Emory hosted 13 speakers who discussed a variety of topics related to the sciences, humanities and arts at TEDxEmory’s Saturday event in the Woodruff Health Sciences Center Auditorium.

The event, which was founded and began in 2010, is one of the largest of its kind in North America. This year it drew around 600 spectators.

This year’s conference invited a number of professionals from multiple disciplines including David Wolpe, named Newsweek‘s most influential rabbi in the nation in 2012, Associate Justice of the California Supreme Court Carlos Moreno and Center for Robotics and Intelligent Machines Director Henrik Christensen.

TED is a non-profit organization that fuses components from technology, entertainment and design at conferences around the world to foster innovation and dialogue.

TEDx events are independently organized, and their objective is to simulate a TED conference experience. While they must follow the rules and regulations of TED, they are self-organized.

College freshman and TEDxEmory Online Media & Marketing Team member Chandler Wald said TEDxEmory thought of around 55 individuals they were inspired by or people they knew.

The list of speakers was then narrowed down based on who TEDxEmory members were most interested to hear and who was available, according to Wald.

This year, TEDxEmory partnered with the Emory Alumni Association to bring in speakers, according to College senior and TEDxEmory Director of Operations Jonathan Katzner.

The event started off with Dr. Larry Young, the Chief of the Division of Behavioral Neuroscience and Psychiatric Disorders at the Yerkes National Primate Research Center.

Young’s research tests the effects of oxytocin and vasopressin, two hormones that are released in the brain, on monogamous relationships and love.

Every year, Emory hosts a student speaker competition. This year’s winner, College senior and first-year student at the Rollins School of Public Health Hugh Green, introduced the audience to smart cities, which have sustainable economic development. He cited Masdar in the United Arab Emirates as an example, which is a zero-carbon, zero-waste city.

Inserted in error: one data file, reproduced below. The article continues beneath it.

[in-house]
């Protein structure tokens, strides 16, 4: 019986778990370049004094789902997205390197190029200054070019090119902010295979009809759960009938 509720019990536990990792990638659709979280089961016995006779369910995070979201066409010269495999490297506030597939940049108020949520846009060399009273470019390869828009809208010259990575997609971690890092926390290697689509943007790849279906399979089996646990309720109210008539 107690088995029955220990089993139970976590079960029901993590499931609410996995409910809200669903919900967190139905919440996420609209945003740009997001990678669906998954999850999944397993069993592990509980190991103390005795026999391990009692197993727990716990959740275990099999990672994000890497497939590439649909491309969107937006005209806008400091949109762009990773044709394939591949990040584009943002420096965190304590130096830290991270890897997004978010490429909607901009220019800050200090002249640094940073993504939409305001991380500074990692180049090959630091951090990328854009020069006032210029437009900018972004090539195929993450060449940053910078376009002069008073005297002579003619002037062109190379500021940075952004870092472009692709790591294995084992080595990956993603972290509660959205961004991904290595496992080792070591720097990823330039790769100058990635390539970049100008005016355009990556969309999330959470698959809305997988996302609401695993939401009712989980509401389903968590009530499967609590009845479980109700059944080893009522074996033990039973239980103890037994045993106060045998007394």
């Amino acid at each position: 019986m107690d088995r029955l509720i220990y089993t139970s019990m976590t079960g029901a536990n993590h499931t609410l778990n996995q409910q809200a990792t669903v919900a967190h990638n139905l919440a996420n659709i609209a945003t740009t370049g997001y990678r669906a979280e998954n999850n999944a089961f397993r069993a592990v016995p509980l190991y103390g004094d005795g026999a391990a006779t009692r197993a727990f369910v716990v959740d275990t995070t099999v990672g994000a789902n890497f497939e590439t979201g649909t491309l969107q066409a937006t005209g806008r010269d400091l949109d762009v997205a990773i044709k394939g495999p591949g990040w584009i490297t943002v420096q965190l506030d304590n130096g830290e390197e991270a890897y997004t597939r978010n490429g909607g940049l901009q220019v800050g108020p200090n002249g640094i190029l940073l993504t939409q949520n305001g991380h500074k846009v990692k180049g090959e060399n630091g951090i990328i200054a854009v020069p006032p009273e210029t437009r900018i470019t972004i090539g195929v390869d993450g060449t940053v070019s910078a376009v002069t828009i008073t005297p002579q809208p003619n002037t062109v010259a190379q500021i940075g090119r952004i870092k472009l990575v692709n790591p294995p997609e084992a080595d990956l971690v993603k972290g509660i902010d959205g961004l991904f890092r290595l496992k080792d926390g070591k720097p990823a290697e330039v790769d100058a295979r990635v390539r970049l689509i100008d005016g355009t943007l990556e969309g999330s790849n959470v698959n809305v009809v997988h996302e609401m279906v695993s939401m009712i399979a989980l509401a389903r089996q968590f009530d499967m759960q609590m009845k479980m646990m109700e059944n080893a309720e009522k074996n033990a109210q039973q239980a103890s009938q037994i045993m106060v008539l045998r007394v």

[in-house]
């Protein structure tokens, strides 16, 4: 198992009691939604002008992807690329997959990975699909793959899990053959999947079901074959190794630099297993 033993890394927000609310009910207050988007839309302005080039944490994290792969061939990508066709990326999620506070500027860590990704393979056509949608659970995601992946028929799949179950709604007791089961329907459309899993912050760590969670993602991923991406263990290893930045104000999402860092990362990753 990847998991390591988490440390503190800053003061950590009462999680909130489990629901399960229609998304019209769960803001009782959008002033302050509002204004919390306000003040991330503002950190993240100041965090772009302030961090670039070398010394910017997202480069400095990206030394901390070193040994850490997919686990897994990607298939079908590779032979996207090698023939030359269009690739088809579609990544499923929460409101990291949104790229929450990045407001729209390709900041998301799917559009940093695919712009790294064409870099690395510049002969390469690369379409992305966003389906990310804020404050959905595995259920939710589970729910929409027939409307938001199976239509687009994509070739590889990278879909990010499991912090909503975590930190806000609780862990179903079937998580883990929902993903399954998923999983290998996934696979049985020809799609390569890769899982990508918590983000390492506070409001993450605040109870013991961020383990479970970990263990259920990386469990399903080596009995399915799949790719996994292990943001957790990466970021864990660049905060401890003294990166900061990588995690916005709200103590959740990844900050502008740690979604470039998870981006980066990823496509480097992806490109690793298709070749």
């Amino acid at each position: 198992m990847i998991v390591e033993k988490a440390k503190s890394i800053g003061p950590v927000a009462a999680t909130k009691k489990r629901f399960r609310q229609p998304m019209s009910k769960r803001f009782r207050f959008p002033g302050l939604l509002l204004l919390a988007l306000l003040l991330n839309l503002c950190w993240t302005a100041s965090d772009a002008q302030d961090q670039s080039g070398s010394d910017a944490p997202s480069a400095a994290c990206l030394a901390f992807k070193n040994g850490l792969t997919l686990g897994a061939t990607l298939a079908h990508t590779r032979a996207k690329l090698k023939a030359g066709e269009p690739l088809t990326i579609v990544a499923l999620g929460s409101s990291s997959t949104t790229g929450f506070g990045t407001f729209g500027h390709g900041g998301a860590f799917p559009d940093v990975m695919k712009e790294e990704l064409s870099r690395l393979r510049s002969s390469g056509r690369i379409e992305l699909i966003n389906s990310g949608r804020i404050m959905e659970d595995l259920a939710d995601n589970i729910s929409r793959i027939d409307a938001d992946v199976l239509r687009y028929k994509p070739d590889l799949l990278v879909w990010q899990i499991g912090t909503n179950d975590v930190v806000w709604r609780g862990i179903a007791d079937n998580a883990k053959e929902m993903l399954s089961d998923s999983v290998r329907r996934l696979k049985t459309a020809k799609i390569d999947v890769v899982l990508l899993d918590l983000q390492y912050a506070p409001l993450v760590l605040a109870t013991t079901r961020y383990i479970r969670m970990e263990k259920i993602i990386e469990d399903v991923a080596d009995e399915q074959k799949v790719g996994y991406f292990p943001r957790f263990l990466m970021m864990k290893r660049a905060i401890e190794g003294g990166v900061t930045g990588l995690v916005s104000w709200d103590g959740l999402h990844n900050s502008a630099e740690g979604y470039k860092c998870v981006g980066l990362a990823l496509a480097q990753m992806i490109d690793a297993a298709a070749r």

As TED’s objective is to spread ideas that relate to modern society, two of the speakers discussed what they referred to as a disease of civilization: clinical depression.

Lynn Garson (’81L) explained her 30-year battle with depression and other mental disorders and encouraged the audience to be more conscious of mental illness, especially to suppress the negative stigma around it by eliminating phrases like “that’s crazy” from their vernacular.

Many of the audience members were familiar with TEDtalks.

“I watch a lot of TED videos all the time, but this is my first event,” College senior Kristen Tassini said.

The audience consisted of Emory students, faculty, members of the Atlanta community and people from surrounding areas.

E.P. Stallworth, a junior at Birmingham-Southern College (Ala.), is a long-time TED fan and drove two and a half hours to Emory because it was the closest TEDx event to her.

“I have loved TED forever,” Stallworth said. “The inner nerd inside of me is jumping up and down.”

Some of the speakers delivered speeches that encouraged people to take action.

Jamie Grant, a magician who is featured in “Ripley’s Believe It Or Not” for putting a sealed deck of cards into a glass bottle, leaves these bottles with inspirational messages at random locations for people to find and keep.

Grant emphasized the importance of going out of your way to do kind acts for other people.

“Random acts of kindness are a complete waste of time,” Grant said, explaining that kindness should be specific and have focus.

Film director and photographer Harun Mehmedinović spoke about his experience growing up in wartime Bosnia. He explained that he felt like he was living more in the moment when his life was in danger than when he moved to the United States. Mehmedinović encouraged the audience to live in the moment.

“Any time you look at the watch you’re not living in the present,” he said.

Along with live speakers, videos from TED conferences were shown, including Neil Harbisson, a colorblind man who uses a device that is connected to his brain which translates color into sound frequencies to understand the world around him.

The program was hosted by Josh Levs, a former CNN broadcast journalist and a previous TEDxEmory speaker.

“We were fortunate to have a lot of great speakers,” Katzner said.

– Contact Rupsha Basu at

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